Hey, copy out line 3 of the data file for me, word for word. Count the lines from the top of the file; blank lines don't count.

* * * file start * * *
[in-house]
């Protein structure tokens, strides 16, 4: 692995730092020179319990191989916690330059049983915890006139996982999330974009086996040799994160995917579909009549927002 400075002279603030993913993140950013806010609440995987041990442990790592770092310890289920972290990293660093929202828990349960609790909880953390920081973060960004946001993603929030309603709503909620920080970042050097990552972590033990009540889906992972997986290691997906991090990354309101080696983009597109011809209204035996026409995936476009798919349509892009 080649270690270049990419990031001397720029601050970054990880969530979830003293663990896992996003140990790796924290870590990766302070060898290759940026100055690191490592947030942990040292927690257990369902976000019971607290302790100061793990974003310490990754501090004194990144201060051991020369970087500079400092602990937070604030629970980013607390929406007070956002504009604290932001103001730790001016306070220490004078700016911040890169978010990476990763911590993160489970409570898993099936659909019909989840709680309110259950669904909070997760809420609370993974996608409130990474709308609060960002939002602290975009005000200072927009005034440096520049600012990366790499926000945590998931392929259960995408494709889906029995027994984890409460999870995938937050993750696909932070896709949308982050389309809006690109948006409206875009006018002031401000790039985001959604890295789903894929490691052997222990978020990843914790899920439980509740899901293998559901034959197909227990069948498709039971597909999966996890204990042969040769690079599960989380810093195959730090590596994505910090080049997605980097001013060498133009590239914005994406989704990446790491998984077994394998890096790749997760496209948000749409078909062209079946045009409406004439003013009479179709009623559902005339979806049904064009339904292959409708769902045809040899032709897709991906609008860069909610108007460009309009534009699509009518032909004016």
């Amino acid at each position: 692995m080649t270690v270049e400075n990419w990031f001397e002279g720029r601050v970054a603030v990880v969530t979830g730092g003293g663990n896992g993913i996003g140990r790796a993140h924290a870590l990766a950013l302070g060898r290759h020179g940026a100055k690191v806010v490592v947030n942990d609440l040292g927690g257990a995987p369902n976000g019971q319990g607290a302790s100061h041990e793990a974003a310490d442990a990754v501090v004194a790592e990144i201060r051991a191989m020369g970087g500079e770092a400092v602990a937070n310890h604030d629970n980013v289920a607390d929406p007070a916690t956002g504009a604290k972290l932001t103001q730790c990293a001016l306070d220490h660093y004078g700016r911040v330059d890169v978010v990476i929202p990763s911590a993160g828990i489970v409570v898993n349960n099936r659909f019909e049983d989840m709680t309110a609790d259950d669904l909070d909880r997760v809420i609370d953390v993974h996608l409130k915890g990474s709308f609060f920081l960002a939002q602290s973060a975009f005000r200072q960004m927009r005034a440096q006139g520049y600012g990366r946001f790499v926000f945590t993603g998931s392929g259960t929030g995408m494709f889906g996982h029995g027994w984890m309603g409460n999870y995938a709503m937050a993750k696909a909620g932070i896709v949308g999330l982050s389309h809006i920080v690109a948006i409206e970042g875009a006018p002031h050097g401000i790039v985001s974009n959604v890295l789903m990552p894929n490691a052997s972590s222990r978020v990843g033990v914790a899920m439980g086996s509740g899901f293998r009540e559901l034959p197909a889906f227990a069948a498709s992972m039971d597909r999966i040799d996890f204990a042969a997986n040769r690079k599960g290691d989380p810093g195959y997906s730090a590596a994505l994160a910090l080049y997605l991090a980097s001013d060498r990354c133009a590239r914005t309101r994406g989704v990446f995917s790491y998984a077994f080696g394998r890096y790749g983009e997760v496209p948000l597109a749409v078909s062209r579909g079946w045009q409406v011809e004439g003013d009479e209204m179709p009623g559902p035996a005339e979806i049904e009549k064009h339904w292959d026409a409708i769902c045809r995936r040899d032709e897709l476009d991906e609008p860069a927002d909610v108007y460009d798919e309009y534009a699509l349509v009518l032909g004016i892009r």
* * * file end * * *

């Amino acid at each position: 692995m080649t270690v270049e400075n990419w990031f001397e002279g720029r601050v970054a603030v990880v969530t979830g730092g003293g663990n896992g993913i996003g140990r790796a993140h924290a870590l990766a950013l302070g060898r290759h020179g940026a100055k690191v806010v490592v947030n942990d609440l040292g927690g257990a995987p369902n976000g019971q319990g607290a302790s100061h041990e793990a974003a310490d442990a990754v501090v004194a790592e990144i201060r051991a191989m020369g970087g500079e770092a400092v602990a937070n310890h604030d629970n980013v289920a607390d929406p007070a916690t956002g504009a604290k972290l932001t103001q730790c990293a001016l306070d220490h660093y004078g700016r911040v330059d890169v978010v990476i929202p990763s911590a993160g828990i489970v409570v898993n349960n099936r659909f019909e049983d989840m709680t309110a609790d259950d669904l909070d909880r997760v809420i609370d953390v993974h996608l409130k915890g990474s709308f609060f920081l960002a939002q602290s973060a975009f005000r200072q960004m927009r005034a440096q006139g520049y600012g990366r946001f790499v926000f945590t993603g998931s392929g259960t929030g995408m494709f889906g996982h029995g027994w984890m309603g409460n999870y995938a709503m937050a993750k696909a909620g932070i896709v949308g999330l982050s389309h809006i920080v690109a948006i409206e970042g875009a006018p002031h050097g401000i790039v985001s974009n959604v890295l789903m990552p894929n490691a052997s972590s222990r978020v990843g033990v914790a899920m439980g086996s509740g899901f293998r009540e559901l034959p197909a889906f227990a069948a498709s992972m039971d597909r999966i040799d996890f204990a042969a997986n040769r690079k599960g290691d989380p810093g195959y997906s730090a590596a994505l994160a910090l080049y997605l991090a980097s001013d060498r990354c133009a590239r914005t309101r994406g989704v990446f995917s790491y998984a077994f080696g394998r890096y790749g983009e997760v496209p948000l597109a749409v078909s062209r579909g079946w045009q409406v011809e004439g003013d009479e209204m179709p009623g559902p035996a005339e979806i049904e009549k064009h339904w292959d026409a409708i769902c045809r995936r040899d032709e897709l476009d991906e609008p860069a927002d909610v108007y460009d798919e309009y534009a699509l349509v009518l032909g004016i892009r």